We all lapsed into silence again until Rhodda Dane, the eldest of the girls, suggested:

“Let's each tell a story . . . we did that on a camping trip I was on in Wyoming a few years ago. . . .”

Scudder Dane, her husband, frowns . . . he is her third effort in matrimony and that particular trip was evidently not taken with him. Neverthe­less, the suggestion was carried by a huge majority . . . unanimity I think it is called.

“Who is to begin?”—from Sarah-Jane, the newly wed . . . her husband, Charlie Pollock, beams adoringly behind his glasses. No one has an offer to make. “Well,” says Sarah-Jane—“considering you proposed it, Rhodda, you ought to begin.” We all wrangle back and forth until Charlie proposes a round of “cold hands” at poker; each to take their choice according to their score.

We get out the cards and breathless silence ensues until the first deal is on. . . . We then stand in the order: Rhodda, myself, Charlie, George, Scudder and Sarah-Jane. Around goes the deal, positions altering and excitement rising every moment . . . at last Scudder who holds the account announces the final score.

George, now first, is followed in the order by Scudder, Rhodda, Charlie, Sarah-Jane and last myself. They naturally choose the order in which they fall for their turn of story telling; losers first; thus I am condemned to be the beginner. I stare around. . . . “What is it to be about?”

“Anything you like except shooting”—pipes in Sarah-Jane before anyone can answer—“we know all your shooting stories, the good and the bad . . . mostly bad. . . .”

“Tell us some story of this country . . . we have seen so little of it . . . how the settlers live, what they have to face and all that”—drawls serious-minded Scudder.

At that moment I remember a story I heard in the Trocadero bar the other day. An old settler was telling it . . . a story of the early days of British East . . . when the railway was just finished and Muthaiga beginning its wickedly prosperous career. I know none of the people, now vanished from the country, not even their names, but the story had stuck in my mind as so typically a form of Africa's sense of humour applied to our poor little endeavours. . . . So I began:

II

A Life of Toil.

Once upon a time Kenya was not Kenya but British East Africa . . . in those days men were supermen and women were queens . . . so says every ‘oldest settler’ I have ever met. Across the breadth of this country they reigned . . . they loved . . . they played. . . . But in a short while the continent surged and all their human made constructions crumbled about their heads leaving them bewildered and ashamed. . . .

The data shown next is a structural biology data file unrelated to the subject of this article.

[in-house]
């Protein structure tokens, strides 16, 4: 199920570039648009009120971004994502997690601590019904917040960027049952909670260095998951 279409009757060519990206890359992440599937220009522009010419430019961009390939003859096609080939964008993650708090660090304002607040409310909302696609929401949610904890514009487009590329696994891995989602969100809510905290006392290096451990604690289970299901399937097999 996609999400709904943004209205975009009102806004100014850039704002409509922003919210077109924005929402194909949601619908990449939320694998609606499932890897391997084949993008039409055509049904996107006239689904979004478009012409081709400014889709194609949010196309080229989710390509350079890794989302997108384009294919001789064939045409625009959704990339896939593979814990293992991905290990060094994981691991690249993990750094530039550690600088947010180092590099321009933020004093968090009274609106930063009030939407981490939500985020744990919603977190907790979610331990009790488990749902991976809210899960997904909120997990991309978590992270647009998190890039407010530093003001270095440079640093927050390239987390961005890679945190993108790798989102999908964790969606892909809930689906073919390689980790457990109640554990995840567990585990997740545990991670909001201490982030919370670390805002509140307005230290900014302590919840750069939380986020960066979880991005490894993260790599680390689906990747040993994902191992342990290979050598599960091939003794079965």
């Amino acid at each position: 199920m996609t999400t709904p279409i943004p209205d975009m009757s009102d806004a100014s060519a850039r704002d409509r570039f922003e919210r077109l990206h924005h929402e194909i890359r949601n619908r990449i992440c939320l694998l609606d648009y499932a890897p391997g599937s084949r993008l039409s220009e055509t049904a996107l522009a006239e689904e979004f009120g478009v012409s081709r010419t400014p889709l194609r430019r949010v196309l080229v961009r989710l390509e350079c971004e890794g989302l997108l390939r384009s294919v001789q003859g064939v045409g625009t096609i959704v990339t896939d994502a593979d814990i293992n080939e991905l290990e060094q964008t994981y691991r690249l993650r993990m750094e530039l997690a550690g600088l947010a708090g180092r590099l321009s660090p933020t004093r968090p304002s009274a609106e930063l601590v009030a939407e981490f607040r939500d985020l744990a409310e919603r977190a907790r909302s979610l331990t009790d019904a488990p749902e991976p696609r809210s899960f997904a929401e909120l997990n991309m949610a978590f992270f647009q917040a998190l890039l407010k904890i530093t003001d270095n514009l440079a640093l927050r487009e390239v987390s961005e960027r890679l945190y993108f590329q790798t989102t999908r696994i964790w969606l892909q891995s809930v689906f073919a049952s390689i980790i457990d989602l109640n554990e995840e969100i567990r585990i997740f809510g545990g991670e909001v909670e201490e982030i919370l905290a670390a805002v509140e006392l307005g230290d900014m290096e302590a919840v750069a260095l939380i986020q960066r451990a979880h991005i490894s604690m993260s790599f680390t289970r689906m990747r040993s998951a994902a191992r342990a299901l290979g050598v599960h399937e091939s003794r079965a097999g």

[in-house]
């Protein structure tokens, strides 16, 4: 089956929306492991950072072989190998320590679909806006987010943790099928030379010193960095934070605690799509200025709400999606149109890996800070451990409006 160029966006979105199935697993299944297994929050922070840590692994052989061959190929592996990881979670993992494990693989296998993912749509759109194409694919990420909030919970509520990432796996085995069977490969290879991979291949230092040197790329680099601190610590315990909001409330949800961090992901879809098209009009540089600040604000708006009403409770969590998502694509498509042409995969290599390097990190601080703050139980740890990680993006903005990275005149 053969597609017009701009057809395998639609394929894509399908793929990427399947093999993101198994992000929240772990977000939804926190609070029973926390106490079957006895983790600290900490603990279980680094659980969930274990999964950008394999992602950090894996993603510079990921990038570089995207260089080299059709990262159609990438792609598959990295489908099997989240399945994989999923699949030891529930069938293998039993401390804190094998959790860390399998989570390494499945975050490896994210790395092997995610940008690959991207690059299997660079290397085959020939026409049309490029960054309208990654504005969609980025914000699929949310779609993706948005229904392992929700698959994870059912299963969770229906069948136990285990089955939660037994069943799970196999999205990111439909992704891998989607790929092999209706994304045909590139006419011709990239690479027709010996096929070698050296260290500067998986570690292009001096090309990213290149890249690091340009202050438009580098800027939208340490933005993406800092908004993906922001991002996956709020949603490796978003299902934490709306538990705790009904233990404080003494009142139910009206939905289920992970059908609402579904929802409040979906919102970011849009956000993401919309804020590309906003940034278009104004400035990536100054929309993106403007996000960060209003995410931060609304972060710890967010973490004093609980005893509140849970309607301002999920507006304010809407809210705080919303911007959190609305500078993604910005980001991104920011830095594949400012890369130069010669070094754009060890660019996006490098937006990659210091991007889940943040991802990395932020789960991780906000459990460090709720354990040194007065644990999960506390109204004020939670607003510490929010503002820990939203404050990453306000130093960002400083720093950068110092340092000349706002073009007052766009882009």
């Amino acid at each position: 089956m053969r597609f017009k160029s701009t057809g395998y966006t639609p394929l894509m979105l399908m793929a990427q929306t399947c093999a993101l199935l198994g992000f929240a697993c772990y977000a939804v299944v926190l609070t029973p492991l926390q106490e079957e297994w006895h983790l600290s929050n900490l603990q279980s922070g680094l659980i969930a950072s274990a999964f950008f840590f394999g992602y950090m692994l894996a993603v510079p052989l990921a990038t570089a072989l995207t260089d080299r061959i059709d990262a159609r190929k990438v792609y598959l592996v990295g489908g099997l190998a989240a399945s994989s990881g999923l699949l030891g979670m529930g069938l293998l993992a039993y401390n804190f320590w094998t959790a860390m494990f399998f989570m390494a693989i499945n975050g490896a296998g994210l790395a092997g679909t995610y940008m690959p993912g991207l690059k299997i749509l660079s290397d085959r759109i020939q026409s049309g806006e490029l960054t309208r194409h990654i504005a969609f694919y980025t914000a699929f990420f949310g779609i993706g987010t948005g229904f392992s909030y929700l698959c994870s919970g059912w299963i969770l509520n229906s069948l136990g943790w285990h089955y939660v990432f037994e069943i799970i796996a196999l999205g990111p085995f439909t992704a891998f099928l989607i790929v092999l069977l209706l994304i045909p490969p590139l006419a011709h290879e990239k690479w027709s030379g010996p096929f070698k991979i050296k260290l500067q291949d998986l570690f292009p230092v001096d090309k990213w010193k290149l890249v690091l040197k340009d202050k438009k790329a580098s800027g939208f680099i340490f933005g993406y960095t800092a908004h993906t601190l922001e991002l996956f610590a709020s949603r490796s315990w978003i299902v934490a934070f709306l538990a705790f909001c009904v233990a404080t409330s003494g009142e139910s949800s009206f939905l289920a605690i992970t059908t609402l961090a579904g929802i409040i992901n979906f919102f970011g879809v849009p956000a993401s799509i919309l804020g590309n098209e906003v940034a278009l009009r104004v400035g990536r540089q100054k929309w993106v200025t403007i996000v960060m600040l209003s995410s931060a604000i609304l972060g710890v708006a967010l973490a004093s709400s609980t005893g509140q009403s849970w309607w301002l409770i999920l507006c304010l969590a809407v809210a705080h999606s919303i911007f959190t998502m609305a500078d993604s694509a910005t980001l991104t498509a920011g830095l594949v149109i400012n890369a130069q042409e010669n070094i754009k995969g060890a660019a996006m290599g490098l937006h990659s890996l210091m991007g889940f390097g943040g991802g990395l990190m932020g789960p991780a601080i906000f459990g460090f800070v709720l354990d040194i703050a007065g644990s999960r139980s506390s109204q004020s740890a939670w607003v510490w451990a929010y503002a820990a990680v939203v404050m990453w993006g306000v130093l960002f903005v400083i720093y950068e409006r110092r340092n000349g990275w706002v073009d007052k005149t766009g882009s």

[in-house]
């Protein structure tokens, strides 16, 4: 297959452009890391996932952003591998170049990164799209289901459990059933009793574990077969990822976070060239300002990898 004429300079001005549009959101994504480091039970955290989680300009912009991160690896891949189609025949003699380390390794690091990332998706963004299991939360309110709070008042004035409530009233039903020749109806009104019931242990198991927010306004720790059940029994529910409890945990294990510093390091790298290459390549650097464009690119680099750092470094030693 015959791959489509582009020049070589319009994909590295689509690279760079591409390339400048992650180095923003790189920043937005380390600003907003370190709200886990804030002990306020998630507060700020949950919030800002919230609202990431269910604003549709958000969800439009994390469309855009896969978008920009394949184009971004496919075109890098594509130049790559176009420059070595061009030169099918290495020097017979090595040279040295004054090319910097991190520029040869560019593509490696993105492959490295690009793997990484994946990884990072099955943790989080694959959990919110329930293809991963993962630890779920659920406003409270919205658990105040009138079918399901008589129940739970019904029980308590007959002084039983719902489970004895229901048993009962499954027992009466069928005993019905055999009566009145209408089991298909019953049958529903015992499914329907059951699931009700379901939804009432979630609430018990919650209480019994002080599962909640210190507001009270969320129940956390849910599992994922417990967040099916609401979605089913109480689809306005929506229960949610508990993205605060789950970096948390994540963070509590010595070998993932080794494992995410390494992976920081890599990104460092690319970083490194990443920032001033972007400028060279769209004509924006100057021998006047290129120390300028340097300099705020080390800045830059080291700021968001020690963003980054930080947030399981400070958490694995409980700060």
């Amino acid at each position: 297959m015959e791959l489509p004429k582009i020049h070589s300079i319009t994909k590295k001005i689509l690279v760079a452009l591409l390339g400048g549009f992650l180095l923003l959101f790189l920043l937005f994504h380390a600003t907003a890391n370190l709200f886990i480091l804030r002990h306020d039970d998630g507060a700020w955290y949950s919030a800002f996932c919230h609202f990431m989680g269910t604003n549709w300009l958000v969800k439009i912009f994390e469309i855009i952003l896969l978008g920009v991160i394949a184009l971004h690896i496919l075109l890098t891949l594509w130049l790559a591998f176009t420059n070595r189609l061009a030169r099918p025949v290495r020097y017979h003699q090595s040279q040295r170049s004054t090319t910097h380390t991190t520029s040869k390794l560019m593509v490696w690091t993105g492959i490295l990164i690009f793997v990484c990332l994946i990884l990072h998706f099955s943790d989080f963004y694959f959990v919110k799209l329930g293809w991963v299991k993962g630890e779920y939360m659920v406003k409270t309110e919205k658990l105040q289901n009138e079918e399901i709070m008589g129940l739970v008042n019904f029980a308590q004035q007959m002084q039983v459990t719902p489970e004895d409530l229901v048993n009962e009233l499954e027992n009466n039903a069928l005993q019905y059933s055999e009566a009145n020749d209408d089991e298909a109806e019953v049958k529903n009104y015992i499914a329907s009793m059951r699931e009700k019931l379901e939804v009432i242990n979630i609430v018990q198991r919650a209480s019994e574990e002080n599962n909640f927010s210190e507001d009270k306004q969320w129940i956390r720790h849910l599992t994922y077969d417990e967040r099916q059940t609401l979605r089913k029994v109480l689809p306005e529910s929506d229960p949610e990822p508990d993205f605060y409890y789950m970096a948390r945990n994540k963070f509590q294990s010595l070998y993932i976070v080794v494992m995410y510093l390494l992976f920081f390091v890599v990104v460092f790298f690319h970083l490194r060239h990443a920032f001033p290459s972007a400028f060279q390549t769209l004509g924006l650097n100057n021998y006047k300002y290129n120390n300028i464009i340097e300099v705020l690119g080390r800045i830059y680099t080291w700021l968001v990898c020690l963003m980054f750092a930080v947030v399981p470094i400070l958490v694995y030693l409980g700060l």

Africa smiled and smilingly went back to sleep again until other presumptuous humans dared to interrupt her repose, but this is the story of “their” buildings which crumbled, leaving only whole the nimble-witted one who unresistingly slithered out of every situation, hide so well oiled that no two crunching stones existed that could pinch him much.

The first act takes place somewhere near Londiani and the Mau Forest.

We see in the opening scene George Culwell, pipe in mouth, content, resting his arms on the top rung of the posts and rails; his grey-blue eyes roam from the red-brown hill, speckled regularly like an Indian print handkerchief with the coffee bushes, to the green leafy gorge below; a murmuring brook in the shadow of the slowly nodding banana leaves.

Evening comes and the lusty Kikuyus tramp up the hill towards him, their over-burdened women staggering, slipping, under woven sacks of fresh green mealies.

The last glint of a setting sun livens his still figure; his rounded, tanned face and silver hair seem to smile on life, a smile of contentment, a smile of achievement. . . . The bananas, the coffee beans, the grass, the water are his. The natives nearly so; they are squatters, happy on the tiny patches of ground he has allotted them on the shadowy side of the gorge. The smoke curls up from their conical roofs dimming the contours, stinging the eyes with a scent of eucalyptus and herbs.

He has peace and happiness alone on his land, in his bachelor establishment, and his mind looks back with indulgence on those hectic years of youth and maturity, years of restlessness. His mind wanders over land and sea: what is Nellie doing? Nellie, his wife, that quick scintillating beauty of twenty years ago. And yet he does not wish them back, those years of stress when heart torn he tried to keep her, keep her for his very own, and lost. “She must be forty-five now; ten years younger than I. I wonder where she is, how she lives. I cannot spare much to give her in her freedom as the farm must prosper, must grow, absorbing the neighbouring coffee shambas. Yes, she is alone, alone in London, an oldish trying-to-stay-young woman on a pittance; I wonder what she does with herself? If she has settled down?” His mind recoils from these idle speculations. They are separated, have been for years. He never got divorce . . . safer from others that way. . . . Perhaps?

The sun sets, his cigarette glows, and his steps crunch slowly up the sandy walk; three steps up, two strides across the verandah and settling him­self for the evening Scotch and soda in front of a crackling fire in a deep leather chair he is peace­fully content.